Looking out of the top of the grain tower at Duluth.
A creek has cut through the middle of the mine property, washing away the loose rock and eroding the foundations of the Concentrator. It’s pretty, though! It’s be belief, though I cannot prove it, that some of the water here originates from inside the now-buried Santiago Tunnel, which is no doubt flooded to a great extent.
It was a strange choice, although I appreciate it, for the firm reusing the shops to brick up the doorways while leaving the doors.
Electric Steel’s bins reflect the sunset.
Looking up from the train shed. The building was consistently crumbling and I wish I had worn a hard hat in this area.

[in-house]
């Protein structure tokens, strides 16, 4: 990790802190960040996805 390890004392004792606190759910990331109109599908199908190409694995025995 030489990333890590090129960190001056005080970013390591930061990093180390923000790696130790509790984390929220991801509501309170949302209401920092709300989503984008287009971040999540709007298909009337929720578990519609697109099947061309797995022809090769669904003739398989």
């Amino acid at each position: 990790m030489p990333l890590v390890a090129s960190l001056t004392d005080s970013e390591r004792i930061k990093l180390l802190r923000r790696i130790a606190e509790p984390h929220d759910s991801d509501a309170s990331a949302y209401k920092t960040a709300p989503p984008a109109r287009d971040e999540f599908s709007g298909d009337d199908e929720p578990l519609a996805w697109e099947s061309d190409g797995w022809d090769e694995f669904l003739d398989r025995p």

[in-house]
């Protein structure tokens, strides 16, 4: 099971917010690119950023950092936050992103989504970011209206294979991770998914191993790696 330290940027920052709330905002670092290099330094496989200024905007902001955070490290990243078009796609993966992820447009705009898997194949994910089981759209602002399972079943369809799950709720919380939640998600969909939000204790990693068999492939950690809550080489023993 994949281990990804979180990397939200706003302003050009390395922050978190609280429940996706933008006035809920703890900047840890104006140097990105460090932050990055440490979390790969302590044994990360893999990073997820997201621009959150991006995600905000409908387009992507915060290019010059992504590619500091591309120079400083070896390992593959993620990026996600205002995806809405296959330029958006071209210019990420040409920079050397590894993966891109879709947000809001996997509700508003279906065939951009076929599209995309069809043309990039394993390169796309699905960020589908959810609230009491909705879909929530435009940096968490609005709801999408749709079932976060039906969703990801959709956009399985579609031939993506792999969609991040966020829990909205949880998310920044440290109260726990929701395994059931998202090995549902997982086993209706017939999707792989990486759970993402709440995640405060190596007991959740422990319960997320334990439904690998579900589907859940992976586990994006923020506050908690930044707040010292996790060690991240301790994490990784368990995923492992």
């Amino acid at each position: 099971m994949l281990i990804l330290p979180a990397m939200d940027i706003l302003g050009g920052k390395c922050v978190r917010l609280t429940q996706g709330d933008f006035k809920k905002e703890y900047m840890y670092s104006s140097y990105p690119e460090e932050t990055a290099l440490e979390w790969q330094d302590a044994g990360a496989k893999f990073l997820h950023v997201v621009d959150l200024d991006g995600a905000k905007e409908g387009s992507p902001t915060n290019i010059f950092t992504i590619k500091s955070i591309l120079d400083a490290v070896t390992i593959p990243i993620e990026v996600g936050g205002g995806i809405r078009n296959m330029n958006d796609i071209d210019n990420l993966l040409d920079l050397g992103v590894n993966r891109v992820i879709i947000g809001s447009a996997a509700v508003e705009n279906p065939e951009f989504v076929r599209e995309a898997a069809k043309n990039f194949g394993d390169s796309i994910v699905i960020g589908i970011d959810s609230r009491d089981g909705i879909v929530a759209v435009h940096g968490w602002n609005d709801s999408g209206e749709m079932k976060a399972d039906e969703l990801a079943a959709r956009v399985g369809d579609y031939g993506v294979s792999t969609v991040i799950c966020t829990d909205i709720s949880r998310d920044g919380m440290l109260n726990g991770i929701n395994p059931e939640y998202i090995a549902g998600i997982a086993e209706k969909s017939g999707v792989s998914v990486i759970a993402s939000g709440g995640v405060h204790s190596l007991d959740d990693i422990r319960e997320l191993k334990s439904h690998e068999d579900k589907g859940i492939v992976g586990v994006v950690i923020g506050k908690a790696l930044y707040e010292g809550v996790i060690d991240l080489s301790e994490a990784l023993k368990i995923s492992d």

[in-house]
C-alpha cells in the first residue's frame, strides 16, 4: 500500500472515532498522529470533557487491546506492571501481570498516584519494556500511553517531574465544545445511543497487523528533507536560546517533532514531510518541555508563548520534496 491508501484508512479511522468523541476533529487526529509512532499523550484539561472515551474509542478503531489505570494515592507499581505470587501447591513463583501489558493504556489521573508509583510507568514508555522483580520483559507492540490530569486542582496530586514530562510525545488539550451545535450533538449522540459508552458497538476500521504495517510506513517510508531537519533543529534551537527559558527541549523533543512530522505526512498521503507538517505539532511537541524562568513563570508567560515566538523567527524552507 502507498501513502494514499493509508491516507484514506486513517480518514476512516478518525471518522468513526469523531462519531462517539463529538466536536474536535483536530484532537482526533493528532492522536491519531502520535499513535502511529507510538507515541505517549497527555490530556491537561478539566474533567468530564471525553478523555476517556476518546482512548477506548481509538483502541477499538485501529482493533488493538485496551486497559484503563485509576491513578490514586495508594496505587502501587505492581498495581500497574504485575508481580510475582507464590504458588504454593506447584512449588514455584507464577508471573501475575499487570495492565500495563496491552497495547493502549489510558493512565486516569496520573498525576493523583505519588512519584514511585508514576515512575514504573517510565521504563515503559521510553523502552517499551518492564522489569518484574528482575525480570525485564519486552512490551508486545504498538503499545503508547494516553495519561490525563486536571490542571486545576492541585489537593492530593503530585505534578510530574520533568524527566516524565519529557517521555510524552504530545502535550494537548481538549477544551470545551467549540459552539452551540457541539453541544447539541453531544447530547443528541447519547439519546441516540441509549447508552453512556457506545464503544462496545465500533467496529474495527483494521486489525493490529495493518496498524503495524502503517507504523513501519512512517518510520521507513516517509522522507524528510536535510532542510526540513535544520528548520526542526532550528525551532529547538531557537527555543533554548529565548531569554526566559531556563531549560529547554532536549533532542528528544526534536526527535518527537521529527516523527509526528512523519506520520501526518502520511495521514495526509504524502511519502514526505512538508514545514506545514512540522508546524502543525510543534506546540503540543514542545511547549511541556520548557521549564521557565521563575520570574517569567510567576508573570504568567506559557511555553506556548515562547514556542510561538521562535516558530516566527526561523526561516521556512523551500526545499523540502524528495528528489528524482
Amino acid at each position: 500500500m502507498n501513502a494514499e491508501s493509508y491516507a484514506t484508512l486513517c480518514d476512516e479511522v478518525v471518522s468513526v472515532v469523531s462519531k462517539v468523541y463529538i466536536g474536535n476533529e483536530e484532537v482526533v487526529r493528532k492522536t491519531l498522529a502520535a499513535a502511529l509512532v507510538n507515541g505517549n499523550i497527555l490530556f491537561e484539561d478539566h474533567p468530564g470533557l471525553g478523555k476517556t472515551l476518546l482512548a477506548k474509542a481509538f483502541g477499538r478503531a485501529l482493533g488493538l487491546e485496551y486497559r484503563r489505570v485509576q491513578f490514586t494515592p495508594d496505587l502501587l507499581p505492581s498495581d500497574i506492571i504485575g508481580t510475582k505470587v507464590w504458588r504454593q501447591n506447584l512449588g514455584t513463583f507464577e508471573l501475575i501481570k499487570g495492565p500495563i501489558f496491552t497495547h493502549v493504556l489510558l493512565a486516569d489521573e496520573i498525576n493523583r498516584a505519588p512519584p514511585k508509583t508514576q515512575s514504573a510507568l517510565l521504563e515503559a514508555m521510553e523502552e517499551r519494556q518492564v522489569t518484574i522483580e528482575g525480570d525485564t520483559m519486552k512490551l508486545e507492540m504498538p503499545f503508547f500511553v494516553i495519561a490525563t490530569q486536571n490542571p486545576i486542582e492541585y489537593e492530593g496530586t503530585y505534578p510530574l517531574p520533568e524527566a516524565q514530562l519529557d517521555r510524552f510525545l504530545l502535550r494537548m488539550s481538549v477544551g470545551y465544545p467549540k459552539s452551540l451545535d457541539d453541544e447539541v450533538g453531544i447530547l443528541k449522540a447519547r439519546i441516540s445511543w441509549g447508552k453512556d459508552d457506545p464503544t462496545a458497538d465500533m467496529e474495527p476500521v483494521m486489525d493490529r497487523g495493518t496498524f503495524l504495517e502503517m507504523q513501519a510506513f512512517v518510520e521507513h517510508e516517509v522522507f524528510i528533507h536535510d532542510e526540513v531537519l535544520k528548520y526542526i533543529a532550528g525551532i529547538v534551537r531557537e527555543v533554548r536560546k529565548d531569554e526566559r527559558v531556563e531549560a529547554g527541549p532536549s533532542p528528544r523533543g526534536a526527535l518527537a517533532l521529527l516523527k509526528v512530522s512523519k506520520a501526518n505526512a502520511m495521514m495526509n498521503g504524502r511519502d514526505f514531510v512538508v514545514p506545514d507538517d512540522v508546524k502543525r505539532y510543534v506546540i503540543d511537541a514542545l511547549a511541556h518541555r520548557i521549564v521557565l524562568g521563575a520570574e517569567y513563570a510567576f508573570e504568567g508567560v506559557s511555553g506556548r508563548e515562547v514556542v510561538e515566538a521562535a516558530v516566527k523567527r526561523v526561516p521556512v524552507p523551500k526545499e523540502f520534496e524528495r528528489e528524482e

The light masts are there, but it looks like the cables that stretched across the dock with the actual lights have fallen down.
Like a grave marker, a single post remembers where Dock 3 stood on the bay.
The Blacksmith Shop (right) was connected to the Bunk House (left) via this narrow walkway. This is likely due to the fire risk in each building. The left building had a cooking stove and furnace for heat and the right building had a small industrial furnace to repair mining equipment. A little walkway would mean that a fire on one side would be easier to fight from the other.
Demolition crews got a taste of this 5-story power plant and decided to take a month-long smoke break. Here’s the bite.